Depression – What Are the Symptoms of Depression?

Depression affects more than just the person who has it – it takes a toll on family members, friends and co-workers. It can also be a huge burden on society as a whole, with people with untreated depression often losing jobs, homes and families, or even taking their own lives. This is because depression impacts every part of your life, from how you feel and think to your energy levels and appetite. It can make it difficult to get out of bed or go to work, to keep up with daily activities and responsibilities, or even to find joy in the things you used to enjoy.

Many different factors can cause depression, and it isn’t always easy to tell whether you are depressed. Some people may develop depression as a result of traumatic events, such as relationship problems or the death of someone close to them. Others may have depression as a result of an illness or injury, including long-term health issues such as cancer or conditions like dementia. People can also develop depression if they have certain genes or medical conditions, such as bipolar disorder or hypothyroidism (underactive thyroid).

Although some people who suffer from depression say that it feels like living in a black hole or having an endless feeling of impending doom, others may experience more subtle symptoms, such as tiredness or difficulty sleeping, low self-esteem, apathy or a lack of interest in life and little or no energy. The good news is that most depression is very treatable, and there are a number of helpful ways to help manage your symptoms.

Some of the most common treatments for depression are medications and psychotherapy, also known as talk therapy. Studies have shown that a combination of medications and psychotherapy is often more effective than either one alone. Psychotherapy helps you learn to recognize and change unhealthy emotions, thoughts and behaviors. Some types of psychotherapy that can be used to treat depression include cognitive behavioral therapy and interpersonal therapy.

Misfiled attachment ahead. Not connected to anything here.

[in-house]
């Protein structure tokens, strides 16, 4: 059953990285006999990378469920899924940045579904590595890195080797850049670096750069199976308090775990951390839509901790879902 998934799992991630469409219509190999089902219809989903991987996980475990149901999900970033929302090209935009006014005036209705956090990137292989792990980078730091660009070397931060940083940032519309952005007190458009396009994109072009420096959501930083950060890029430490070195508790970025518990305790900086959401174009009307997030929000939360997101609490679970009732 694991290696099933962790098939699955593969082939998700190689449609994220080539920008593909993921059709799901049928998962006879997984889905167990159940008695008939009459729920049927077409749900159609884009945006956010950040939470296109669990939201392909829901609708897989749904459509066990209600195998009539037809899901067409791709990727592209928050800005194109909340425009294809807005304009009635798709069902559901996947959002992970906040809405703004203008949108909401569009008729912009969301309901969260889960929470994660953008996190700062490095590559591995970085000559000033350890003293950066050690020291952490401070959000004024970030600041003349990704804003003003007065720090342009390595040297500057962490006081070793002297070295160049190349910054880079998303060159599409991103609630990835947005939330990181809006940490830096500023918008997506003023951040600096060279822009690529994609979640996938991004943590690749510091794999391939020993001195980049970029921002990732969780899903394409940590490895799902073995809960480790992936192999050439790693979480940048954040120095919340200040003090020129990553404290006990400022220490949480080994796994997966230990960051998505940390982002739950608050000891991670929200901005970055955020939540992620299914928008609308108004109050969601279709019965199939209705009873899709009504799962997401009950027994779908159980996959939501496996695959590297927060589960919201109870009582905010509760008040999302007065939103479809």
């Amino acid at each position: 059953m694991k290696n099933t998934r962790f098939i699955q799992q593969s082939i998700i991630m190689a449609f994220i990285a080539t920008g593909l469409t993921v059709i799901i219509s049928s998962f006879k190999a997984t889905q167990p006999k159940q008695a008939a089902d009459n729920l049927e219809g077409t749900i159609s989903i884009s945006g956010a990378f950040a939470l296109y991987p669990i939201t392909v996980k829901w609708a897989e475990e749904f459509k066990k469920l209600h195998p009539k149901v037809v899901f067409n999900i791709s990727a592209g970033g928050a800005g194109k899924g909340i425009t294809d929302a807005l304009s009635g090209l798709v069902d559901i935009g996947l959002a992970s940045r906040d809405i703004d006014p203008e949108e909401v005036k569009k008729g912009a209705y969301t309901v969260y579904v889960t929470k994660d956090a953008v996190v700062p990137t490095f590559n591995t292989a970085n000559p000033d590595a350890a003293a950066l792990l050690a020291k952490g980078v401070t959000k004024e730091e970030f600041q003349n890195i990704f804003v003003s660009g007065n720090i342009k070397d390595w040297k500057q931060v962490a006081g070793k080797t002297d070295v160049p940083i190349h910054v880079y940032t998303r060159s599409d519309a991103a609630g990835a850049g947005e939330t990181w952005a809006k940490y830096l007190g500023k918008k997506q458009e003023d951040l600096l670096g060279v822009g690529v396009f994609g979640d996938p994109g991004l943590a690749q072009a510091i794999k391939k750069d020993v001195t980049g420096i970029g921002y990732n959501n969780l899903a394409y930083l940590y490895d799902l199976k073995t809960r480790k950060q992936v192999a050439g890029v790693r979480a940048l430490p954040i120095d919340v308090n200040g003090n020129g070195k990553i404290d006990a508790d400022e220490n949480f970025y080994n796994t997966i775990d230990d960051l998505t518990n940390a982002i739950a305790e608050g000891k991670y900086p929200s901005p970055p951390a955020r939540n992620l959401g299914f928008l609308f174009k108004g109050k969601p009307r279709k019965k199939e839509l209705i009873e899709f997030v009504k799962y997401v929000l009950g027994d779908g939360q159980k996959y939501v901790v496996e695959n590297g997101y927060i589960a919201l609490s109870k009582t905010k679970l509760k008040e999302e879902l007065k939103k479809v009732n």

Keeping in touch with friends and family, if possible, can also be very beneficial. People who are depressed may be tempted to isolate themselves, but this can actually make symptoms worse over time.

You can start treatment for depression by making an appointment with your health care provider. This could be your primary care doctor, a mental health professional or a psychiatrist. Your provider will ask you questions about your symptoms and how they have affected your day-to-day life. It’s important to be honest and clear with your provider.

You can also talk to your health care provider about participating in a clinical trial for depression. These trials are research studies that test new ways to prevent, detect or treat diseases and disorders, including depression. They may be done at a hospital, clinic, or in the community and they usually don’t cost anything. You can find out more about clinical trials by visiting the NIMH website. It can take some trial and error to find the right mix of treatment for you.